Title: His Name Was Zach
Author: Peter Martuneac
One day at a time. That is how Zach lives. He and his teenage daughter Abby have been living somewhat comfortably, hidden in the woods, in the two years since ‘The Crisis’, but that all changes when marauders find their home and burn it down. Forced to flee out into the dangerous Wild, father and daughter must now wander in search of a safe place, a new home.But out in the Wild, friends are few, psychotic enemies abound, and Zach and Abby will be forced to confront demons from their pasts. Will their familial bond hold long enough to reach safety? Or will they lose themselves to the surrounding madness?
[EXTRACT From the book]
The man in camouflage utilities walked slowly down the weed-ridden sidewalk. It was deserted for now, but undue noise had the potential to attract unwanted attention. He could walk quietly, even in his military-style boots, which might have been heavy and cumbersome to most, but years spent wearing such footwear had made them feel as light as sandals to him.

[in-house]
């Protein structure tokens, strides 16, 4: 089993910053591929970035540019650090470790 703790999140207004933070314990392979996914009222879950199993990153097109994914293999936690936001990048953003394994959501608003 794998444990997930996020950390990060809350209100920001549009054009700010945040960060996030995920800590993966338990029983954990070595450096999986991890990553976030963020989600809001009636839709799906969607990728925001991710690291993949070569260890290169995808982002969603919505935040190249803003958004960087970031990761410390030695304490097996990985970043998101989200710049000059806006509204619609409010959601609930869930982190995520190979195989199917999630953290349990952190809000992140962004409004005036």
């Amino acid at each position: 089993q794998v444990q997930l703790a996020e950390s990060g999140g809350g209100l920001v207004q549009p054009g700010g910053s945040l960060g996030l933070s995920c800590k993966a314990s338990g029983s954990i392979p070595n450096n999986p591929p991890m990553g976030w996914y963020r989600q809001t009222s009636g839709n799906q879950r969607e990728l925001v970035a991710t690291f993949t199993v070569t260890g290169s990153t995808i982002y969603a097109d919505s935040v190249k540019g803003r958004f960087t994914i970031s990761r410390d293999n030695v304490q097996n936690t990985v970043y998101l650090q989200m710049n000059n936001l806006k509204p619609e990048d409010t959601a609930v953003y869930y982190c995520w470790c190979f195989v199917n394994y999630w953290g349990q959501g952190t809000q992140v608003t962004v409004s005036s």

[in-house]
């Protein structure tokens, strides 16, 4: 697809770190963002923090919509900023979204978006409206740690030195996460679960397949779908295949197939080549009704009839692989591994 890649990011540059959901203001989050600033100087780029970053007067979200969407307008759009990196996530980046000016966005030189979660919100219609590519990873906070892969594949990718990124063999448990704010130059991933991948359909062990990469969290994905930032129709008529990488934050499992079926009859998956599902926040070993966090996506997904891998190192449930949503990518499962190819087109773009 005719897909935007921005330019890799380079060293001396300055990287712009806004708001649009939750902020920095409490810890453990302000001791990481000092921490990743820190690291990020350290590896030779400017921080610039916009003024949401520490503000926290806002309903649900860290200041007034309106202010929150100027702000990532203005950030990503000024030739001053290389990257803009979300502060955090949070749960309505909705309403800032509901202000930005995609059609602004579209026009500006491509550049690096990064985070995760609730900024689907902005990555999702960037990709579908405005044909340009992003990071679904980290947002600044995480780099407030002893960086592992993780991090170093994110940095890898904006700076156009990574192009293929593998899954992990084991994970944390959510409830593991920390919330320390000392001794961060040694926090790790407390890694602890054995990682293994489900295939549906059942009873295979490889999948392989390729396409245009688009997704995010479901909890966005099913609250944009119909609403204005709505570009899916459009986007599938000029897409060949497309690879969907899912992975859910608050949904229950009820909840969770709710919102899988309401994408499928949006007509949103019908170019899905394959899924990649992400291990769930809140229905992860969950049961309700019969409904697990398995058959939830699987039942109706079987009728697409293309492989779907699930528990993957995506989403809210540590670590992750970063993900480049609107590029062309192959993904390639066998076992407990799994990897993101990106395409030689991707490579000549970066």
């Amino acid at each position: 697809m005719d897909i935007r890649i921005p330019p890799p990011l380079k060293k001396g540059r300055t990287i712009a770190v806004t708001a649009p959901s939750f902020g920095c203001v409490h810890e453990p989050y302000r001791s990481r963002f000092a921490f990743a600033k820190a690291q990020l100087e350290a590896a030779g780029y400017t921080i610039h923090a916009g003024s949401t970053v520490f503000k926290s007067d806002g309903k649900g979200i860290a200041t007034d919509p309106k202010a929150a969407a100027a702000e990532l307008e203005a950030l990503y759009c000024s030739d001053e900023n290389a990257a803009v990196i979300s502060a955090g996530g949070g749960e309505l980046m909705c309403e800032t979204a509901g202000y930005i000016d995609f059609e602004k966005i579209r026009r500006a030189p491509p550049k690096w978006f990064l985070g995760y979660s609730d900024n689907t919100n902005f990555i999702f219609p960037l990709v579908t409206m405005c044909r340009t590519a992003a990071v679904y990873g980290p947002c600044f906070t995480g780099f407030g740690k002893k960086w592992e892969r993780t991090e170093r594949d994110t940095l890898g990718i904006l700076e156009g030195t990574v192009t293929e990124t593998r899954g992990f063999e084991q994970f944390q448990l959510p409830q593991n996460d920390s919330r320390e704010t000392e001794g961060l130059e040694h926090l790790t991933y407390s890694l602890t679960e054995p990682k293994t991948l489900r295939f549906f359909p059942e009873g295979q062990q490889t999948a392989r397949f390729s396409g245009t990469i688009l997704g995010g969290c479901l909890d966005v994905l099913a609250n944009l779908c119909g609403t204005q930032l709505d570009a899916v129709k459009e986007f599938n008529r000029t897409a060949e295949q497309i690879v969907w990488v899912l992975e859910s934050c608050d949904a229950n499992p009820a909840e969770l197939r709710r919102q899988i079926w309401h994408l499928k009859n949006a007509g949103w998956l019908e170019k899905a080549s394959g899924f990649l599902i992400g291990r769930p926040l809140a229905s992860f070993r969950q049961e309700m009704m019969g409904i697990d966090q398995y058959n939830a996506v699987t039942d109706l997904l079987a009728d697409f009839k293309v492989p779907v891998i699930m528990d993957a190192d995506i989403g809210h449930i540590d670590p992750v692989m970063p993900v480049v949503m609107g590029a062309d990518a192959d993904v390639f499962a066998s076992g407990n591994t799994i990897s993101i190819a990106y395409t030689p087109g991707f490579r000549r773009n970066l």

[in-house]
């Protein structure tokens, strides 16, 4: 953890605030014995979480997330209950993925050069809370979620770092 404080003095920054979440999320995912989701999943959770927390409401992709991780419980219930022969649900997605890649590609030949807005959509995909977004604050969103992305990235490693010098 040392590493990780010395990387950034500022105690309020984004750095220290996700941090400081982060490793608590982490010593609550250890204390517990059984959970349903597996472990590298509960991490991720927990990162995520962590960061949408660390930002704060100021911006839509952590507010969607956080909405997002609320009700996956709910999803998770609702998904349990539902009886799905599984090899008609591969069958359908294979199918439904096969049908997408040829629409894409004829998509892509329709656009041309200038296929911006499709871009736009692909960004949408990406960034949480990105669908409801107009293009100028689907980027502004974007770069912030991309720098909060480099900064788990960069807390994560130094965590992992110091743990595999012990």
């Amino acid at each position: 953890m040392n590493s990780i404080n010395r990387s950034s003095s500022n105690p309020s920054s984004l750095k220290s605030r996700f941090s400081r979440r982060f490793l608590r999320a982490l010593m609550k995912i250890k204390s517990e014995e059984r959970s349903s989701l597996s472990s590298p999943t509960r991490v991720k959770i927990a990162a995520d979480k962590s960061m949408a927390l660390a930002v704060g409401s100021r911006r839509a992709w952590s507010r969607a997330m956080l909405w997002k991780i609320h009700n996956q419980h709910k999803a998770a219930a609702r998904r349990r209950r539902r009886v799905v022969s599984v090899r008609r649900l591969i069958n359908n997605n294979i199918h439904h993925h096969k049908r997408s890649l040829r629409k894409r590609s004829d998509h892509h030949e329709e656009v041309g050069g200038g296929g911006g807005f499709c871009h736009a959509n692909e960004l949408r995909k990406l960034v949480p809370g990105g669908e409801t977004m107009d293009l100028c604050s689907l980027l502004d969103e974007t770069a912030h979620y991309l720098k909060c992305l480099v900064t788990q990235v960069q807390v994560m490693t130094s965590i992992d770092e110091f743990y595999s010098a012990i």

A black Jack Daniel’s bandana around his forehead kept the sweat out of his dark, onyx-colored eyes; it was summer, and even in the relatively mild climate of Chicago the temperature could soar above ninety degrees Fahrenheit. He carried a Smith & Wesson rifle that was painted in the same camo pattern as the man’s clothes, a pattern known as A-TACS. A .45 caliber, 1911 pistol was on his thigh in a tactical holster, and a large KA-BAR was sheathed behind him on his right side. He gave his shoulders a shrug, adjusting the green military ruck, filled with canned goods and water, on his back.
Behind the man walked a pretty, young girl. She was fourteen years old, and Abby was her name. Her hazelnut hair, a shade lighter than the man’s short, military style hair, was pulled back into a ponytail which poked out of the back of a raggedy baseball hat. Like the man, she also wore boots, but these were hiking boots and did not have steel toes like the man’s boots did. “Boots last longer, and they protect your ankles better,” was what the man had told Abby when she asked if she could wear her old shoes instead, and she did not argue with him.